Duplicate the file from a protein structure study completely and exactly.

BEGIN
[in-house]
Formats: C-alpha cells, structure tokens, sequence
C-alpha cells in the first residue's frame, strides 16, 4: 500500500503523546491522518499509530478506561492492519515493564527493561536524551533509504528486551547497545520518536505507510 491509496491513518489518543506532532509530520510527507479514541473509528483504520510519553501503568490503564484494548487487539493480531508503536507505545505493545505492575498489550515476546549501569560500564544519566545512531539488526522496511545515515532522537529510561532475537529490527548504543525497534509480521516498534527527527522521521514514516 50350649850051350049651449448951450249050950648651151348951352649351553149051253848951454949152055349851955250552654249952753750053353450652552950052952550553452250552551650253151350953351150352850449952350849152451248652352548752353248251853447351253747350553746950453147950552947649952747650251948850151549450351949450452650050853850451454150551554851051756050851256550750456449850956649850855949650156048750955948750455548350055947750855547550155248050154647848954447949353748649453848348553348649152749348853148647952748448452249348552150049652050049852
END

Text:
[in-house]
Formats: C-alpha cells, structure tokens, sequence
C-alpha cells in the first residue's frame, strides 16, 4: 500500500503523546491522518499509530478506561492492519515493564527493561536524551533509504528486551547497545520518536505507510 491509496491513518489518543506532532509530520510527507479514541473509528483504520510519553501503568490503564484494548487487539493480531508503536507505545505493545505492575498489550515476546549501569560500564544519566545512531539488526522496511545515515532522537529510561532475537529490527548504543525497534509480521516498534527527527522521521514514516 50350649850051350049651449448951450249050950648651151348951352649351553149051253848951454949152055349851955250552654249952753750053353450652552950052952550553452250552551650253151350953351150352850449952350849152451248652352548752353248251853447351253747350553746950453147950552947649952747650251948850151549450351949450452650050853850451454150551554851051756050851256550750456449850956649850855949650156048750955948750455548350055947750855547550155248050154647848954447949353748649453848348553348649152749348853148647952748448452249348552150049652050049852